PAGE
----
How can we limit the spread of the emerald ash borer?
Following confirmation of the presence of the emerald ash borer on the territory of the Longueuil agglomeration, the Canadian Food Inspection Agency (CFIA) expanded its regulated areas for the emerald ash borer to include the agglomeration.
Subsequently, the CFIA issued a ban on the movement of all ash materials, including branches, logs, stumps, chips, or firewood, out of the regulated area (yellow area on map).
How can I dispose of my branches and leaves?
How can I find more information?
Following confirmation by the Canadian Food Inspection Agency (CFIA) of the presence of the emerald ash borer on our territory, the City of Saint-Lambert held an information meeting on the emerald ash borer on June 27. After an explanation of the si tuation, the speakers presented ways of detecting the beetle’s presence and limiting its spread.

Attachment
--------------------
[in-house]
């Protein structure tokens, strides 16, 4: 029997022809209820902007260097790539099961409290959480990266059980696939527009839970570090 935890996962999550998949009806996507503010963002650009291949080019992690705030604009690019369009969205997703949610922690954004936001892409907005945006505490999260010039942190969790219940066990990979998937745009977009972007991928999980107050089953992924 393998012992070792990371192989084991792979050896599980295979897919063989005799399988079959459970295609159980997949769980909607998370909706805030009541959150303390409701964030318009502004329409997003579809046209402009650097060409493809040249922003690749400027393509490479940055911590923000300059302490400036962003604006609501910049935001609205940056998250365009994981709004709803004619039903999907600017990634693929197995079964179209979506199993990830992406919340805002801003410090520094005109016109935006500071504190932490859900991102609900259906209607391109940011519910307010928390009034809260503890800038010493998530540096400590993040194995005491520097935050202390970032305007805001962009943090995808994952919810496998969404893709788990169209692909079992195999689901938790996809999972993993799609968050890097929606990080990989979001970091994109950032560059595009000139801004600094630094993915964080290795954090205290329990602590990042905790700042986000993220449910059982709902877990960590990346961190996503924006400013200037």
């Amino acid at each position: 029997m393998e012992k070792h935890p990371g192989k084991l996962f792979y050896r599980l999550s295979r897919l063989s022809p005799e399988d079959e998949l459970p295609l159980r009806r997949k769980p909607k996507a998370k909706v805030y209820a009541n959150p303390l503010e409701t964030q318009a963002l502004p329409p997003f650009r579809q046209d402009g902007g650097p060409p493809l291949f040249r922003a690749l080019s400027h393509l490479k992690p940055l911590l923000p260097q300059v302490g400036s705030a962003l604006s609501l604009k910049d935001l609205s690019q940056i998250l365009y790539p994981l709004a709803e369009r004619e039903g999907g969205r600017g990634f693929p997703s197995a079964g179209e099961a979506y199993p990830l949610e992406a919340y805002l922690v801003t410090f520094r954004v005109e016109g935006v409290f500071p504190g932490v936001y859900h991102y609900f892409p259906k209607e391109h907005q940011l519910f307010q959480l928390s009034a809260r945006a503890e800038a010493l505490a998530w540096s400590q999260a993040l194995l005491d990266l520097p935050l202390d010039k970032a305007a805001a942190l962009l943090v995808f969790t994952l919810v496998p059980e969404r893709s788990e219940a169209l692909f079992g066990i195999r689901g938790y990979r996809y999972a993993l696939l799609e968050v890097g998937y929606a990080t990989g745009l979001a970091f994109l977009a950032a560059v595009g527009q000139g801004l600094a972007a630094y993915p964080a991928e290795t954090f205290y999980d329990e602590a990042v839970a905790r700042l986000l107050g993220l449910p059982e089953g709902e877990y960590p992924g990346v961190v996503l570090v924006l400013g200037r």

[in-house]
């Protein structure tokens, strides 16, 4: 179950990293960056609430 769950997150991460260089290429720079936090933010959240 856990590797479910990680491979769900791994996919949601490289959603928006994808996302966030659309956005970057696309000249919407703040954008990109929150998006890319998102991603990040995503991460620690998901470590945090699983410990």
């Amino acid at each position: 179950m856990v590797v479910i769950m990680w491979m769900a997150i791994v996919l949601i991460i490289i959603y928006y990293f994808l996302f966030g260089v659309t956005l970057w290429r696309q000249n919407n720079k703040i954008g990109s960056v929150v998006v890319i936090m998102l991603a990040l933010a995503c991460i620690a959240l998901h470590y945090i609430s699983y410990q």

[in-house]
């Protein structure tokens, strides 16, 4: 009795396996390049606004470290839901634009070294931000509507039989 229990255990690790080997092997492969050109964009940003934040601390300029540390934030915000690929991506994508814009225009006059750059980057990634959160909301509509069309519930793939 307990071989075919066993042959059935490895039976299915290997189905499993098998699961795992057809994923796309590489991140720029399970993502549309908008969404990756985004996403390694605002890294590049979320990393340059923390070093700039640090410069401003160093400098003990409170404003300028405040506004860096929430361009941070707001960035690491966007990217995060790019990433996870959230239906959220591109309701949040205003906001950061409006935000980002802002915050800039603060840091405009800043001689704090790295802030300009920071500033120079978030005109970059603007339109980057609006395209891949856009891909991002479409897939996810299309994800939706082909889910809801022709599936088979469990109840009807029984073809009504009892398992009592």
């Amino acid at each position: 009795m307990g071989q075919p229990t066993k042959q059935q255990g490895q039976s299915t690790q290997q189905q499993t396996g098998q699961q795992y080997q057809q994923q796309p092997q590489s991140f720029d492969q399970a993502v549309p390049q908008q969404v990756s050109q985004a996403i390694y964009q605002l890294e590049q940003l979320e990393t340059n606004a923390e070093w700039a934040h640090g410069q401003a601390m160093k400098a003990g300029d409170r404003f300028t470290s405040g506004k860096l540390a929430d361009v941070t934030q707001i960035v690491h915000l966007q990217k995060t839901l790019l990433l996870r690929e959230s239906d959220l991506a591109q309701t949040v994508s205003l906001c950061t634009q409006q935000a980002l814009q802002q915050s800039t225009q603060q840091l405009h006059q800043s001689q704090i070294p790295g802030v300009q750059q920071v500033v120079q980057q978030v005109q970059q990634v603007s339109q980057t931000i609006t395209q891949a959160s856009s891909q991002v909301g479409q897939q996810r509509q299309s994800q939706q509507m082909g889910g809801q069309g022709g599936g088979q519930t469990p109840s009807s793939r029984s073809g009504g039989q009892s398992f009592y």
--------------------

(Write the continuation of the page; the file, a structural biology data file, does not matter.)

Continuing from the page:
This video is courtesy of Jacques Marchand (MédiaSud).
You can consult
Présentation de la séance d'information du 27 juin 2013 (in french only)
As part of its action plan to combat the spread of the emerald ash borer, over the 2014 summer the City of Saint-Lambert prepared its second status report on the presence of this insect on its territory.
The goal of the report is to obtain as accurate a portrait as possible of the situation of the emerald ash borer on the territory. The report also provides an update of the various projection scenarios and serves as a municipal management tool to optimize the action plan with the ultimate goal of ensuring the sustainability of our urban forest.
This summer, using sticky traps strategically place throughout the territory, debarking, and visual analyses, the City was able to collect the information it needed to analyze the situation.
You can consult the Rapport de situation sur l'agrile du frêne 2014 (in French only).
2013 status report
The conclusion of the 2013 status report was that the emerald ash borer was present throughout the territory. You can consult the Rapport de situation sur l'agrile du frêne 2013 (in french only).
For more information, residents can consult the CFIA website at www.inspection.gc.ca/pests or the Conseil québécois des espèces exotiques envahissantes website at agrile.cqeee.org.
Citizens can also contact the City of Saint-Lambert green squad at firstname.lastname@example.org.